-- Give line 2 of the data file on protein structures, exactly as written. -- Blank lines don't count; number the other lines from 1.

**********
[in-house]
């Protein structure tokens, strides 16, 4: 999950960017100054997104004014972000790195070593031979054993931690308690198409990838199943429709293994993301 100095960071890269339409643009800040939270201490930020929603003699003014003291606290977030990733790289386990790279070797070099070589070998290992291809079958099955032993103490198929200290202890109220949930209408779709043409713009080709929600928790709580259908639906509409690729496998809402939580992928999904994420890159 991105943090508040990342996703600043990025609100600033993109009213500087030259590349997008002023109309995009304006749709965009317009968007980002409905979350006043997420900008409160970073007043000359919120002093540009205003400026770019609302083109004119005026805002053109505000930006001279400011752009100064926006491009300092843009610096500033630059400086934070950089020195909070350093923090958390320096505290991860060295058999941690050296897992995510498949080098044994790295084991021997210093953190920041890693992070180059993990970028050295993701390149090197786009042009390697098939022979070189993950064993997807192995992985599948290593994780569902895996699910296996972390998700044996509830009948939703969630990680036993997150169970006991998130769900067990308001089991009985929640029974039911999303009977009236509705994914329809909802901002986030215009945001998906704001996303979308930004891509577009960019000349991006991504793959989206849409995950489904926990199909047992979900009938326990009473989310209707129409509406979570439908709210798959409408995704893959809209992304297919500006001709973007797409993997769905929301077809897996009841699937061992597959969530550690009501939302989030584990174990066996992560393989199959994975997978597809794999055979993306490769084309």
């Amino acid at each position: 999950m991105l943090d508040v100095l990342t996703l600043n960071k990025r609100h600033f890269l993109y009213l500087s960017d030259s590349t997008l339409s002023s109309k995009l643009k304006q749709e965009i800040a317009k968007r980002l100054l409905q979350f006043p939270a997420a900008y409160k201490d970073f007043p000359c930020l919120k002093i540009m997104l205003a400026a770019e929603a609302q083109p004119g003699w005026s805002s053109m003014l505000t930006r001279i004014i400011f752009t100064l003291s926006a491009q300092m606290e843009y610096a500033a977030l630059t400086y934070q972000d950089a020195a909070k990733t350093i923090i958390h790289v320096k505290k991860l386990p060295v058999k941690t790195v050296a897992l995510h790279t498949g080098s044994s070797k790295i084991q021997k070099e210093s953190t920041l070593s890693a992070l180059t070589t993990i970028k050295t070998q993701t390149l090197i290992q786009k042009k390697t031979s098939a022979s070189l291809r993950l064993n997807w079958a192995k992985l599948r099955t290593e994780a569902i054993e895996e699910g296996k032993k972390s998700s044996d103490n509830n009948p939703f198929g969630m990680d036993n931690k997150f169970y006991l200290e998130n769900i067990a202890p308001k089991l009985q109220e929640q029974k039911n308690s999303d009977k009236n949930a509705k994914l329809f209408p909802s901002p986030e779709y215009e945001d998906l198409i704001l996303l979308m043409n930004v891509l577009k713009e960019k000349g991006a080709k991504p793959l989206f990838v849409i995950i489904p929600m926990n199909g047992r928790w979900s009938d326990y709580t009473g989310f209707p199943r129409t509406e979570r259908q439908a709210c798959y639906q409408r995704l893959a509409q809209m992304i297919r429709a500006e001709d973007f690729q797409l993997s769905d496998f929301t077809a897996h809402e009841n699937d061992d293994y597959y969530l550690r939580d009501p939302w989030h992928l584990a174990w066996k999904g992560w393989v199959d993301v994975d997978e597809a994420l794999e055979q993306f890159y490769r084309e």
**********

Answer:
């Protein structure tokens, strides 16, 4: 999950960017100054997104004014972000790195070593031979054993931690308690198409990838199943429709293994993301 100095960071890269339409643009800040939270201490930020929603003699003014003291606290977030990733790289386990790279070797070099070589070998290992291809079958099955032993103490198929200290202890109220949930209408779709043409713009080709929600928790709580259908639906509409690729496998809402939580992928999904994420890159 991105943090508040990342996703600043990025609100600033993109009213500087030259590349997008002023109309995009304006749709965009317009968007980002409905979350006043997420900008409160970073007043000359919120002093540009205003400026770019609302083109004119005026805002053109505000930006001279400011752009100064926006491009300092843009610096500033630059400086934070950089020195909070350093923090958390320096505290991860060295058999941690050296897992995510498949080098044994790295084991021997210093953190920041890693992070180059993990970028050295993701390149090197786009042009390697098939022979070189993950064993997807192995992985599948290593994780569902895996699910296996972390998700044996509830009948939703969630990680036993997150169970006991998130769900067990308001089991009985929640029974039911999303009977009236509705994914329809909802901002986030215009945001998906704001996303979308930004891509577009960019000349991006991504793959989206849409995950489904926990199909047992979900009938326990009473989310209707129409509406979570439908709210798959409408995704893959809209992304297919500006001709973007797409993997769905929301077809897996009841699937061992597959969530550690009501939302989030584990174990066996992560393989199959994975997978597809794999055979993306490769084309």